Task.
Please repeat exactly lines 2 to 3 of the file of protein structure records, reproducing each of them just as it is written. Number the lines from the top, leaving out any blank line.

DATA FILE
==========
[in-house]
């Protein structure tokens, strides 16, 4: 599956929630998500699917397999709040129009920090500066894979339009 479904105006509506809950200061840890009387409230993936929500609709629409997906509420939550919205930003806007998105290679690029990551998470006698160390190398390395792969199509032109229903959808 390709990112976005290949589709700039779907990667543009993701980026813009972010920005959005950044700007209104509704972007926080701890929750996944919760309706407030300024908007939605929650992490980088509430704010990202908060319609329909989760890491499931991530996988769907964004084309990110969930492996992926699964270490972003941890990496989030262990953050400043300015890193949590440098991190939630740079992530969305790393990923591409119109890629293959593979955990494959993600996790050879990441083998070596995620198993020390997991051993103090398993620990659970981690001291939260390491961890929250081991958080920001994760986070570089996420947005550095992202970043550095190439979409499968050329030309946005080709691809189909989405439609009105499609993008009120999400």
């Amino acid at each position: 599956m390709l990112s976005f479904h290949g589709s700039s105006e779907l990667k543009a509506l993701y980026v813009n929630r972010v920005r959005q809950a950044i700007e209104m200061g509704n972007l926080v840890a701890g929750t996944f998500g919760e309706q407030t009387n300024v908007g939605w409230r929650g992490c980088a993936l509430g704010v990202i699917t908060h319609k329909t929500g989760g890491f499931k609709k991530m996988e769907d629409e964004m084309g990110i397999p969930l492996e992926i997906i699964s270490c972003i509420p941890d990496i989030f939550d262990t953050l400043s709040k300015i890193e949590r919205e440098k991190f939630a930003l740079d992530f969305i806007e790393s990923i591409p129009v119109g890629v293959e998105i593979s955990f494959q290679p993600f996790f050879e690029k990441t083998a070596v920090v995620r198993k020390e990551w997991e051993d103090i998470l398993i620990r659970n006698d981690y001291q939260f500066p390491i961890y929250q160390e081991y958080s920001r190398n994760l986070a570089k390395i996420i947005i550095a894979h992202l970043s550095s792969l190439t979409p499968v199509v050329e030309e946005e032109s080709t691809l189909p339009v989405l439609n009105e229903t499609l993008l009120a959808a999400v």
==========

């Protein structure tokens, strides 16, 4: 599956929630998500699917397999709040129009920090500066894979339009 479904105006509506809950200061840890009387409230993936929500609709629409997906509420939550919205930003806007998105290679690029990551998470006698160390190398390395792969199509032109229903959808 390709990112976005290949589709700039779907990667543009993701980026813009972010920005959005950044700007209104509704972007926080701890929750996944919760309706407030300024908007939605929650992490980088509430704010990202908060319609329909989760890491499931991530996988769907964004084309990110969930492996992926699964270490972003941890990496989030262990953050400043300015890193949590440098991190939630740079992530969305790393990923591409119109890629293959593979955990494959993600996790050879990441083998070596995620198993020390997991051993103090398993620990659970981690001291939260390491961890929250081991958080920001994760986070570089996420947005550095992202970043550095190439979409499968050329030309946005080709691809189909989405439609009105499609993008009120999400």
């Amino acid at each position: 599956m390709l990112s976005f479904h290949g589709s700039s105006e779907l990667k543009a509506l993701y980026v813009n929630r972010v920005r959005q809950a950044i700007e209104m200061g509704n972007l926080v840890a701890g929750t996944f998500g919760e309706q407030t009387n300024v908007g939605w409230r929650g992490c980088a993936l509430g704010v990202i699917t908060h319609k329909t929500g989760g890491f499931k609709k991530m996988e769907d629409e964004m084309g990110i397999p969930l492996e992926i997906i699964s270490c972003i509420p941890d990496i989030f939550d262990t953050l400043s709040k300015i890193e949590r919205e440098k991190f939630a930003l740079d992530f969305i806007e790393s990923i591409p129009v119109g890629v293959e998105i593979s955990f494959q290679p993600f996790f050879e690029k990441t083998a070596v920090v995620r198993k020390e990551w997991e051993d103090i998470l398993i620990r659970n006698d981690y001291q939260f500066p390491i961890y929250q160390e081991y958080s920001r190398n994760l986070a570089k390395i996420i947005i550095a894979h992202l970043s550095s792969l190439t979409p499968v199509v050329e030309e946005e032109s080709t691809l189909p339009v989405l439609n009105e229903t499609l993008l009120a959808a999400v």